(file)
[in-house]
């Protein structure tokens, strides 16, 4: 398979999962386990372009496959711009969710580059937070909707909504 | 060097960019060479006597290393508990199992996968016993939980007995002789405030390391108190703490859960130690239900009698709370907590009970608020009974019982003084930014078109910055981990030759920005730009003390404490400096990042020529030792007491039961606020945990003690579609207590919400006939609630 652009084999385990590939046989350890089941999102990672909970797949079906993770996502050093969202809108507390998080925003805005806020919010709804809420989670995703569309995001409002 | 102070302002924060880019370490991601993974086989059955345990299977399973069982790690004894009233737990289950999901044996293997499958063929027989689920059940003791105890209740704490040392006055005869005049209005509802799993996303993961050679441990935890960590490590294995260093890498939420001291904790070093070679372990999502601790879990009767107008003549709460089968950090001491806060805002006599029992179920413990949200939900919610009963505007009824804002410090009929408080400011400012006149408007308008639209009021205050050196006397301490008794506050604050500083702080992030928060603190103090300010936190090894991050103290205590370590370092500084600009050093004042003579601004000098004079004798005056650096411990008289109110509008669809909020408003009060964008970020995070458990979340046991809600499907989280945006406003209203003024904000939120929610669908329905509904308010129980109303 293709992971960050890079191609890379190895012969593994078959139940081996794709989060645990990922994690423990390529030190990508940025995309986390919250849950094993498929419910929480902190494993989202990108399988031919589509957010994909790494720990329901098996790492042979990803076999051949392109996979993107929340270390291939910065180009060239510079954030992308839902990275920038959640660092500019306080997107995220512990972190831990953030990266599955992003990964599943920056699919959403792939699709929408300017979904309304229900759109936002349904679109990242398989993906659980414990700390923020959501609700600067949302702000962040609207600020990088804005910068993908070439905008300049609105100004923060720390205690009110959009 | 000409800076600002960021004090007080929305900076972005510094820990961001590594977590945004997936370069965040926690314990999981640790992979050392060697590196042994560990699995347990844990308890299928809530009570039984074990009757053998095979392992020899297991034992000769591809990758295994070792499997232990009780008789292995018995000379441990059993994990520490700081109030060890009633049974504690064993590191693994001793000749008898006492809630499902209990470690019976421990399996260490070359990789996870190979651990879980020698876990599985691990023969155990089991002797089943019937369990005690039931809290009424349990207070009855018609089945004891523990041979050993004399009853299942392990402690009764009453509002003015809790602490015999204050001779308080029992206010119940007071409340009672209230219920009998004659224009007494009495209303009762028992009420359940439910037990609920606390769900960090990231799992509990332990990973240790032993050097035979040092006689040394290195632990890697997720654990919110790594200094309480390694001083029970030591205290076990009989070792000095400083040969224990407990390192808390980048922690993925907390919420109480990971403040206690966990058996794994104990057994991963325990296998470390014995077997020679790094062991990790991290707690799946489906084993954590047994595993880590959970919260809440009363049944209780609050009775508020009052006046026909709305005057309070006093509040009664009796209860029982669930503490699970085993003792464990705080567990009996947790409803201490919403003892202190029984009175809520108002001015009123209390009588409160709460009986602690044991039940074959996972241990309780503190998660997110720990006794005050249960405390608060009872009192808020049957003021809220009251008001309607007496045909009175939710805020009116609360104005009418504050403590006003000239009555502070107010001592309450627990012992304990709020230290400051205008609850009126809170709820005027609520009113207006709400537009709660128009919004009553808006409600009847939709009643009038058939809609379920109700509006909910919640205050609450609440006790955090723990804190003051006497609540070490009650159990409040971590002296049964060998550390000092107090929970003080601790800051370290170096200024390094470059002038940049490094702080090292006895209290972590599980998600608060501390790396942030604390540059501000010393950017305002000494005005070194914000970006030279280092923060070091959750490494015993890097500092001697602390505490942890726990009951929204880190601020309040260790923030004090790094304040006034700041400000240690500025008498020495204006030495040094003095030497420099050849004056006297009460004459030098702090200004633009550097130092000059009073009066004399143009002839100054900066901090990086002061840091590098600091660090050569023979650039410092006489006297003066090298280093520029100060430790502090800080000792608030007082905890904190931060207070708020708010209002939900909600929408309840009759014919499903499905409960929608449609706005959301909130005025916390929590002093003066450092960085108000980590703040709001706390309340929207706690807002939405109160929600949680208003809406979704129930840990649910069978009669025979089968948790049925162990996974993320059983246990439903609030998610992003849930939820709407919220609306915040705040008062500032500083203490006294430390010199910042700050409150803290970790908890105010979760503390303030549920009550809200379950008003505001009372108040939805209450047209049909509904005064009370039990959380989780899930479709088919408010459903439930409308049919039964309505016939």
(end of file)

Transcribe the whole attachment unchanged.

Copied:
[in-house]
């Protein structure tokens, strides 16, 4: 398979999962386990372009496959711009969710580059937070909707909504 | 060097960019060479006597290393508990199992996968016993939980007995002789405030390391108190703490859960130690239900009698709370907590009970608020009974019982003084930014078109910055981990030759920005730009003390404490400096990042020529030792007491039961606020945990003690579609207590919400006939609630 652009084999385990590939046989350890089941999102990672909970797949079906993770996502050093969202809108507390998080925003805005806020919010709804809420989670995703569309995001409002 | 102070302002924060880019370490991601993974086989059955345990299977399973069982790690004894009233737990289950999901044996293997499958063929027989689920059940003791105890209740704490040392006055005869005049209005509802799993996303993961050679441990935890960590490590294995260093890498939420001291904790070093070679372990999502601790879990009767107008003549709460089968950090001491806060805002006599029992179920413990949200939900919610009963505007009824804002410090009929408080400011400012006149408007308008639209009021205050050196006397301490008794506050604050500083702080992030928060603190103090300010936190090894991050103290205590370590370092500084600009050093004042003579601004000098004079004798005056650096411990008289109110509008669809909020408003009060964008970020995070458990979340046991809600499907989280945006406003209203003024904000939120929610669908329905509904308010129980109303 293709992971960050890079191609890379190895012969593994078959139940081996794709989060645990990922994690423990390529030190990508940025995309986390919250849950094993498929419910929480902190494993989202990108399988031919589509957010994909790494720990329901098996790492042979990803076999051949392109996979993107929340270390291939910065180009060239510079954030992308839902990275920038959640660092500019306080997107995220512990972190831990953030990266599955992003990964599943920056699919959403792939699709929408300017979904309304229900759109936002349904679109990242398989993906659980414990700390923020959501609700600067949302702000962040609207600020990088804005910068993908070439905008300049609105100004923060720390205690009110959009 | 000409800076600002960021004090007080929305900076972005510094820990961001590594977590945004997936370069965040926690314990999981640790992979050392060697590196042994560990699995347990844990308890299928809530009570039984074990009757053998095979392992020899297991034992000769591809990758295994070792499997232990009780008789292995018995000379441990059993994990520490700081109030060890009633049974504690064993590191693994001793000749008898006492809630499902209990470690019976421990399996260490070359990789996870190979651990879980020698876990599985691990023969155990089991002797089943019937369990005690039931809290009424349990207070009855018609089945004891523990041979050993004399009853299942392990402690009764009453509002003015809790602490015999204050001779308080029992206010119940007071409340009672209230219920009998004659224009007494009495209303009762028992009420359940439910037990609920606390769900960090990231799992509990332990990973240790032993050097035979040092006689040394290195632990890697997720654990919110790594200094309480390694001083029970030591205290076990009989070792000095400083040969224990407990390192808390980048922690993925907390919420109480990971403040206690966990058996794994104990057994991963325990296998470390014995077997020679790094062991990790991290707690799946489906084993954590047994595993880590959970919260809440009363049944209780609050009775508020009052006046026909709305005057309070006093509040009664009796209860029982669930503490699970085993003792464990705080567990009996947790409803201490919403003892202190029984009175809520108002001015009123209390009588409160709460009986602690044991039940074959996972241990309780503190998660997110720990006794005050249960405390608060009872009192808020049957003021809220009251008001309607007496045909009175939710805020009116609360104005009418504050403590006003000239009555502070107010001592309450627990012992304990709020230290400051205008609850009126809170709820005027609520009113207006709400537009709660128009919004009553808006409600009847939709009643009038058939809609379920109700509006909910919640205050609450609440006790955090723990804190003051006497609540070490009650159990409040971590002296049964060998550390000092107090929970003080601790800051370290170096200024390094470059002038940049490094702080090292006895209290972590599980998600608060501390790396942030604390540059501000010393950017305002000494005005070194914000970006030279280092923060070091959750490494015993890097500092001697602390505490942890726990009951929204880190601020309040260790923030004090790094304040006034700041400000240690500025008498020495204006030495040094003095030497420099050849004056006297009460004459030098702090200004633009550097130092000059009073009066004399143009002839100054900066901090990086002061840091590098600091660090050569023979650039410092006489006297003066090298280093520029100060430790502090800080000792608030007082905890904190931060207070708020708010209002939900909600929408309840009759014919499903499905409960929608449609706005959301909130005025916390929590002093003066450092960085108000980590703040709001706390309340929207706690807002939405109160929600949680208003809406979704129930840990649910069978009669025979089968948790049925162990996974993320059983246990439903609030998610992003849930939820709407919220609306915040705040008062500032500083203490006294430390010199910042700050409150803290970790908890105010979760503390303030549920009550809200379950008003505001009372108040939805209450047209049909509904005064009370039990959380989780899930479709088919408010459903439930409308049919039964309505016939």